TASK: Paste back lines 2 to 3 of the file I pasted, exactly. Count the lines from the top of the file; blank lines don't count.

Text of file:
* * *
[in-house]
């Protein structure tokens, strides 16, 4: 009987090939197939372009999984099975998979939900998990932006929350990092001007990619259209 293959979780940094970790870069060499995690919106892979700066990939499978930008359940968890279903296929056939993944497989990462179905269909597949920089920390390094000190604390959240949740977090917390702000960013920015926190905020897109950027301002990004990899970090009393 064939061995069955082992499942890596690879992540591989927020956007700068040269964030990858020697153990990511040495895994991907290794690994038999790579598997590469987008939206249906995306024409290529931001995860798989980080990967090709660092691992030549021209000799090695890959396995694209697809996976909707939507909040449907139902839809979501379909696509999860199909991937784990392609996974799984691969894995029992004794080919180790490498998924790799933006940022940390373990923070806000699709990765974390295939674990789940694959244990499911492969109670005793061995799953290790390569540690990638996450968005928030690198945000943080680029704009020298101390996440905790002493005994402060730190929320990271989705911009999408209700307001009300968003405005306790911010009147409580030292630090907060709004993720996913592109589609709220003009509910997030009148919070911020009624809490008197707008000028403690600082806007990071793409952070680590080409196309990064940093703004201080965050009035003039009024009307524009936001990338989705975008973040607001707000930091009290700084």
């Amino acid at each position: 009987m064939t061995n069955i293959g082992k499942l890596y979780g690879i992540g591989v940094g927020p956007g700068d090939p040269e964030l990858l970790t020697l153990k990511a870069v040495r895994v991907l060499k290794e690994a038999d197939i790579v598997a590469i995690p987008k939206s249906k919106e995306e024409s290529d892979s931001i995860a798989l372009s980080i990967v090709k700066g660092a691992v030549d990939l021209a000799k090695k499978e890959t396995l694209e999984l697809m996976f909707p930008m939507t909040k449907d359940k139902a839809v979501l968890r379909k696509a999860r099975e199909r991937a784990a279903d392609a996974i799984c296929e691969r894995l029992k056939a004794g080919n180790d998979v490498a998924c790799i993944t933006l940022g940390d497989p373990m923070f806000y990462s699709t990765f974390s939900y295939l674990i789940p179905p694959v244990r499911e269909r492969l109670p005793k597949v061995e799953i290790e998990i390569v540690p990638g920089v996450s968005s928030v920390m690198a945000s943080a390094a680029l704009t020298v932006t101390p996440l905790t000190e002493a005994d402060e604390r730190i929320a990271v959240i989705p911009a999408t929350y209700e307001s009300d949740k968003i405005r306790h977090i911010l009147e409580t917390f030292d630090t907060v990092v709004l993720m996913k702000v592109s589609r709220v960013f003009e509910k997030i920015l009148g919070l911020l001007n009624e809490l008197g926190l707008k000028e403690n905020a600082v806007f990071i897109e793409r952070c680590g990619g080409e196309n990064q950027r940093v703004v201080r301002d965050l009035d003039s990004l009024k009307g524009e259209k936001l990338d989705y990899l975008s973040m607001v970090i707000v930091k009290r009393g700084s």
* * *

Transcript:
């Protein structure tokens, strides 16, 4: 009987090939197939372009999984099975998979939900998990932006929350990092001007990619259209 293959979780940094970790870069060499995690919106892979700066990939499978930008359940968890279903296929056939993944497989990462179905269909597949920089920390390094000190604390959240949740977090917390702000960013920015926190905020897109950027301002990004990899970090009393 064939061995069955082992499942890596690879992540591989927020956007700068040269964030990858020697153990990511040495895994991907290794690994038999790579598997590469987008939206249906995306024409290529931001995860798989980080990967090709660092691992030549021209000799090695890959396995694209697809996976909707939507909040449907139902839809979501379909696509999860199909991937784990392609996974799984691969894995029992004794080919180790490498998924790799933006940022940390373990923070806000699709990765974390295939674990789940694959244990499911492969109670005793061995799953290790390569540690990638996450968005928030690198945000943080680029704009020298101390996440905790002493005994402060730190929320990271989705911009999408209700307001009300968003405005306790911010009147409580030292630090907060709004993720996913592109589609709220003009509910997030009148919070911020009624809490008197707008000028403690600082806007990071793409952070680590080409196309990064940093703004201080965050009035003039009024009307524009936001990338989705975008973040607001707000930091009290700084």
């Amino acid at each position: 009987m064939t061995n069955i293959g082992k499942l890596y979780g690879i992540g591989v940094g927020p956007g700068d090939p040269e964030l990858l970790t020697l153990k990511a870069v040495r895994v991907l060499k290794e690994a038999d197939i790579v598997a590469i995690p987008k939206s249906k919106e995306e024409s290529d892979s931001i995860a798989l372009s980080i990967v090709k700066g660092a691992v030549d990939l021209a000799k090695k499978e890959t396995l694209e999984l697809m996976f909707p930008m939507t909040k449907d359940k139902a839809v979501l968890r379909k696509a999860r099975e199909r991937a784990a279903d392609a996974i799984c296929e691969r894995l029992k056939a004794g080919n180790d998979v490498a998924c790799i993944t933006l940022g940390d497989p373990m923070f806000y990462s699709t990765f974390s939900y295939l674990i789940p179905p694959v244990r499911e269909r492969l109670p005793k597949v061995e799953i290790e998990i390569v540690p990638g920089v996450s968005s928030v920390m690198a945000s943080a390094a680029l704009t020298v932006t101390p996440l905790t000190e002493a005994d402060e604390r730190i929320a990271v959240i989705p911009a999408t929350y209700e307001s009300d949740k968003i405005r306790h977090i911010l009147e409580t917390f030292d630090t907060v990092v709004l993720m996913k702000v592109s589609r709220v960013f003009e509910k997030i920015l009148g919070l911020l001007n009624e809490l008197g926190l707008k000028e403690n905020a600082v806007f990071i897109e793409r952070c680590g990619g080409e196309n990064q950027r940093v703004v201080r301002d965050l009035d003039s990004l009024k009307g524009e259209k936001l990338d989705y990899l975008s973040m607001v970090i707000v930091k009290r009393g700084s």